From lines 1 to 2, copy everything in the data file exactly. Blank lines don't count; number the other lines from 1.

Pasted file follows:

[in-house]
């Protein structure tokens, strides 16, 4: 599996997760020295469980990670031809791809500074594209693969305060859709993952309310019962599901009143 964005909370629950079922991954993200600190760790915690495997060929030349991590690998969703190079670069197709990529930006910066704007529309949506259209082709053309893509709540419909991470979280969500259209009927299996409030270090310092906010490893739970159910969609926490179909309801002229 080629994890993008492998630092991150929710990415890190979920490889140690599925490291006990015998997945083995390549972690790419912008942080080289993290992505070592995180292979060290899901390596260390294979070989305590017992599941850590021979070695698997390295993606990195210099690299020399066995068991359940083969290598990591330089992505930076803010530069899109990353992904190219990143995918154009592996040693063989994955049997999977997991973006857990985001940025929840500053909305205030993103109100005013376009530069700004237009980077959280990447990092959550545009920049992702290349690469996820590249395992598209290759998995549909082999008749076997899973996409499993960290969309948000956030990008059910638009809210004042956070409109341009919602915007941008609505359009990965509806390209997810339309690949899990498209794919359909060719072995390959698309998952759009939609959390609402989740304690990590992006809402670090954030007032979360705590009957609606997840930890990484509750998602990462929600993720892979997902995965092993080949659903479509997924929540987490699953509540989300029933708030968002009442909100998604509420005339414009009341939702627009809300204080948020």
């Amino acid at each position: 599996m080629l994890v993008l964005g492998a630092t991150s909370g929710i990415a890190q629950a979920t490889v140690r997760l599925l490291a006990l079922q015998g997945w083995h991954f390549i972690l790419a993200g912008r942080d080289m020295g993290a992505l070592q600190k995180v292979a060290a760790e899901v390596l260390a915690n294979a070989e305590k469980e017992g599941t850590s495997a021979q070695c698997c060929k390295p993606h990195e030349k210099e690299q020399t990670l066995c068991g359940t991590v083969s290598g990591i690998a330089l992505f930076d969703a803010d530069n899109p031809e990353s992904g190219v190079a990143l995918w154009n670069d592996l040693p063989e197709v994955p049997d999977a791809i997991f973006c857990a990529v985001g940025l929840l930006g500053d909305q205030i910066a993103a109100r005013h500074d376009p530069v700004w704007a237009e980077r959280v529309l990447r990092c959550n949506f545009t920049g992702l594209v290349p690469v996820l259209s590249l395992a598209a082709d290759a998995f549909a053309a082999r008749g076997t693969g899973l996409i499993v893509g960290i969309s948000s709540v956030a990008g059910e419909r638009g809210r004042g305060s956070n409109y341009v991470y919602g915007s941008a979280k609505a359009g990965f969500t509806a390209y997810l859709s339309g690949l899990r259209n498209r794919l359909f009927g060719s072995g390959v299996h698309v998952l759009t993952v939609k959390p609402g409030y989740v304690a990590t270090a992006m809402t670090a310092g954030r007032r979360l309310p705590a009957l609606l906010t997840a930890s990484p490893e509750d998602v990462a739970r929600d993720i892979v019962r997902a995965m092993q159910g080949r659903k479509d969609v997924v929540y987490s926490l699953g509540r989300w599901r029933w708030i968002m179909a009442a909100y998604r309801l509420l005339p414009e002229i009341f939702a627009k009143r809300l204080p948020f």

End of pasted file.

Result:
[in-house]
């Protein structure tokens, strides 16, 4: 599996997760020295469980990670031809791809500074594209693969305060859709993952309310019962599901009143 964005909370629950079922991954993200600190760790915690495997060929030349991590690998969703190079670069197709990529930006910066704007529309949506259209082709053309893509709540419909991470979280969500259209009927299996409030270090310092906010490893739970159910969609926490179909309801002229 080629994890993008492998630092991150929710990415890190979920490889140690599925490291006990015998997945083995390549972690790419912008942080080289993290992505070592995180292979060290899901390596260390294979070989305590017992599941850590021979070695698997390295993606990195210099690299020399066995068991359940083969290598990591330089992505930076803010530069899109990353992904190219990143995918154009592996040693063989994955049997999977997991973006857990985001940025929840500053909305205030993103109100005013376009530069700004237009980077959280990447990092959550545009920049992702290349690469996820590249395992598209290759998995549909082999008749076997899973996409499993960290969309948000956030990008059910638009809210004042956070409109341009919602915007941008609505359009990965509806390209997810339309690949899990498209794919359909060719072995390959698309998952759009939609959390609402989740304690990590992006809402670090954030007032979360705590009957609606997840930890990484509750998602990462929600993720892979997902995965092993080949659903479509997924929540987490699953509540989300029933708030968002009442909100998604509420005339414009009341939702627009809300204080948020």